TAMPA, Fla. -- Derek Jeter is almost always dismissive when he's asked about injuries, preferring to say that he is fine, just fine, while providing scant details. That has been Jeter's stubborn approach for his entire career, a routine stemming from his refusal to make excuses.
But on Sunday, when Jeter and the Yankees' position players reported to Spring Training at Steinbrenner Field, he elaborated on how deeply he was impacted by breaking his left ankle in the postseason.
Four months after he was carried off the field at Yankee Stadium, Jeter understood there would be a plethora of questions about his injury and his future, so he addressed them more descriptively than he usually does.
Since Jeter's ankle is healing, and he is poised to start running on the field for the first time on Monday, it naturally made it easier for him to discuss his injury. Jeter reiterated that his goal is to start Opening Day against the Boston Red Sox on April 1, a goal that will be measured on a day-by-day basis as the 38-year-old eases into baseball shape.
"Why wouldn't it be realistic?" Jeter said about playing on Opening Day. "I broke my ankle in October. I'm right where I'm supposed to be up until this point. The ankle has healed perfectly. Now it's just a matter of getting everything else in shape."
Then, he added, "I'm going to have to push myself. But, Opening Day, yeah, that's been a goal all along."
Jeter, who normally wouldn't disclose if his temperature rose to 99 degrees, said he had a plate and screws inserted in his ankle to help stabilize it. But he stressed that he wasn't concerned about his mobility and joked that it's not as if his ankle is "just going to fall off." Still, when a shortstop is four months shy of his 39th birthday and playing on a surgically-repaired ankle, the questions about his future will persist.
After Jeter bruised a bone in his ankle, he said, at some undisclosed point, it eventually "turned into a stress fracture" and then "broke in half." Doctors told him that if he hadn't broken his ankle scampering to his left in Game 1 of the American League Championship Series, he would have suffered the same injury at another point. While Jeter admitted that he probably shouldn't have been playing on the fragile ankle, he said he "would do the same thing all over again."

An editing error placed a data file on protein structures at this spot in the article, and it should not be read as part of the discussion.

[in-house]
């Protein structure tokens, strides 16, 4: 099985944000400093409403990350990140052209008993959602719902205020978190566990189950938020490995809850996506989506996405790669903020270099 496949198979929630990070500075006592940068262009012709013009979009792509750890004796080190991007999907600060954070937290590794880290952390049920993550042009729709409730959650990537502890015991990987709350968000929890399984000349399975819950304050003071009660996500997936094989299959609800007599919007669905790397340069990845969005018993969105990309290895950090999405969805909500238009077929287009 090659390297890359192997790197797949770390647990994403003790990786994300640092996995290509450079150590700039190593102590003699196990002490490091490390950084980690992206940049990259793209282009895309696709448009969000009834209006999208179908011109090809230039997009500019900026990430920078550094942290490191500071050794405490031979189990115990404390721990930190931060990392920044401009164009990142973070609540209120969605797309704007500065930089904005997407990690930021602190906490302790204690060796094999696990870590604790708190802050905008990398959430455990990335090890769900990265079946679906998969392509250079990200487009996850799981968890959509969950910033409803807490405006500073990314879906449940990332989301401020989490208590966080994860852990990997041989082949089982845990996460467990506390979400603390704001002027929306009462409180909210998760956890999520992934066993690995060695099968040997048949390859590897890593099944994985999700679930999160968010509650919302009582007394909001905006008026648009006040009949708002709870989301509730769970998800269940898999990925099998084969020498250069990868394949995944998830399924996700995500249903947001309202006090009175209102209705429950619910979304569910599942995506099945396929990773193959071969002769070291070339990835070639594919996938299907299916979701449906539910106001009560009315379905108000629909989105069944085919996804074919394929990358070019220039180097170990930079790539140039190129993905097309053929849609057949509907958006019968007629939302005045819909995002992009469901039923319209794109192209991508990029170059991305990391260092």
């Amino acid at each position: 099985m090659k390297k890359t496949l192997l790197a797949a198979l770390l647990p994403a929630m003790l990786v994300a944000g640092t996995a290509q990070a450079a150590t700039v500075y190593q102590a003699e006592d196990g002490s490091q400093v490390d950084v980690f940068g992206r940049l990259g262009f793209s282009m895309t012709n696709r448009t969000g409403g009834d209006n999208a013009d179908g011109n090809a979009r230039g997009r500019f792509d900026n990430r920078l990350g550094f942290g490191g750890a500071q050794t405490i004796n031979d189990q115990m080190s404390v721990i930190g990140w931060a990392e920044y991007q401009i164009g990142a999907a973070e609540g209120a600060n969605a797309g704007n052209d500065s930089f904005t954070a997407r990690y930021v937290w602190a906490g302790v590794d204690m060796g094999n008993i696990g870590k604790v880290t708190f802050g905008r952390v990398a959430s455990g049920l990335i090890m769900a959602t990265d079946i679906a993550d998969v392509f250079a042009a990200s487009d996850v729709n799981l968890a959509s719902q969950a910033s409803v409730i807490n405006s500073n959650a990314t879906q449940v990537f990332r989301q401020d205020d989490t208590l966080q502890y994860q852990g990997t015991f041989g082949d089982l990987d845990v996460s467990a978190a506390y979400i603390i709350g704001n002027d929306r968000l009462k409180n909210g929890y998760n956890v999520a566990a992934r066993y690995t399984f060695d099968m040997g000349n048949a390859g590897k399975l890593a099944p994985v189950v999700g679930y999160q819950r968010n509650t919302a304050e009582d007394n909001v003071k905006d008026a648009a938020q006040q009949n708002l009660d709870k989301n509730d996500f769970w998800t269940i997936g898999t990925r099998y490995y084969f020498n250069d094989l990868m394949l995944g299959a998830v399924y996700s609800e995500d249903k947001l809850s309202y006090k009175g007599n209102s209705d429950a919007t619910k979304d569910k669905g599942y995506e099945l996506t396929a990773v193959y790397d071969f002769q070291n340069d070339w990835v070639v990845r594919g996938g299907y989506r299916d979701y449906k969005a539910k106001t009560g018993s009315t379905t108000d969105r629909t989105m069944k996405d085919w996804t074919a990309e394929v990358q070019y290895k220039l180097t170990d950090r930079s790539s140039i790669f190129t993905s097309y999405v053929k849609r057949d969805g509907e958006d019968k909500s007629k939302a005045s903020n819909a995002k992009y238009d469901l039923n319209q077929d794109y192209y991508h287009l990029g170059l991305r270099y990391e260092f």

The Yankees need Jeter to do the same thing all over again this season, meaning they need him to have the same productive season he had one year ago. That is a hefty request.
The captain led the league with 216 hits, batted .316 and had a .362 on-base percentage. How Jeter progresses will be one of the dominant themes of the spring. But, not only do the Yankees need Jeter to be healthy, they need him to be an offensive linchpin again, too.
"If I didn't break my ankle, I'd still be answering similar questions about getting older," Jeter said. "It's not like I go out and say I have to prove something. I just go out and try to improve. That's the approach I take.
"I don't think about age. I don't. I think, if you get caught up in thinking how old you are, those are negative thoughts."
In an offseason recuperation that Jeter described as "terrible, absolutely terrible," he spent about five or six weeks confined to a couch. Jeter actually conceded that he used a motorized scooter for transportation when he wasn't on the couch. After saying that he didn't want to be overly dramatic, Jeter explained how he had to "learn to walk again" and how challenging that was.
Eventually, questions about Jeter's ankle were replaced by questions about the 2013 Yankees. That's when Jeter returned to being the same, old Jeter. He said the expectations for the Yankees are "the same as always. You have to win."
For that to happen, Jeter must be a major part of it. For Jeter to be a major part of it, he needs to rebound from the ankle injury. So, in 2013, Jeter and his ankle need to be just as effective as 2012.